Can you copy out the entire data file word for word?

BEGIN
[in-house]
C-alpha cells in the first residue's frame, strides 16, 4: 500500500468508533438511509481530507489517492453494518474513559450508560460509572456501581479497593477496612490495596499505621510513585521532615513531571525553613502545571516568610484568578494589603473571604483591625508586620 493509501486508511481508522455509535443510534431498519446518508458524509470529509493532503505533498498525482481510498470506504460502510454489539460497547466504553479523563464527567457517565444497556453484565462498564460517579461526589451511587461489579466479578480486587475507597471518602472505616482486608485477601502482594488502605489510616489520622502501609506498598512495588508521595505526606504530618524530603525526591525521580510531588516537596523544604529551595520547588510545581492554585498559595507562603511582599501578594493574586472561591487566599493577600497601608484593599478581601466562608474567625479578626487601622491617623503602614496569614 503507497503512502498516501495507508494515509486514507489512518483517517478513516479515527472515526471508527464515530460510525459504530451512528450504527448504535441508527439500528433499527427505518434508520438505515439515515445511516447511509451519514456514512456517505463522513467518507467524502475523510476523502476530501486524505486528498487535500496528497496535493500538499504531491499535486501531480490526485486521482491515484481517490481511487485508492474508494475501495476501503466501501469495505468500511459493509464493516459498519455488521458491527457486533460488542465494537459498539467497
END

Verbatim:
[in-house]
C-alpha cells in the first residue's frame, strides 16, 4: 500500500468508533438511509481530507489517492453494518474513559450508560460509572456501581479497593477496612490495596499505621510513585521532615513531571525553613502545571516568610484568578494589603473571604483591625508586620 493509501486508511481508522455509535443510534431498519446518508458524509470529509493532503505533498498525482481510498470506504460502510454489539460497547466504553479523563464527567457517565444497556453484565462498564460517579461526589451511587461489579466479578480486587475507597471518602472505616482486608485477601502482594488502605489510616489520622502501609506498598512495588508521595505526606504530618524530603525526591525521580510531588516537596523544604529551595520547588510545581492554585498559595507562603511582599501578594493574586472561591487566599493577600497601608484593599478581601466562608474567625479578626487601622491617623503602614496569614 503507497503512502498516501495507508494515509486514507489512518483517517478513516479515527472515526471508527464515530460510525459504530451512528450504527448504535441508527439500528433499527427505518434508520438505515439515515445511516447511509451519514456514512456517505463522513467518507467524502475523510476523502476530501486524505486528498487535500496528497496535493500538499504531491499535486501531480490526485486521482491515484481517490481511487485508492474508494475501495476501503466501501469495505468500511459493509464493516459498519455488521458491527457486533460488542465494537459498539467497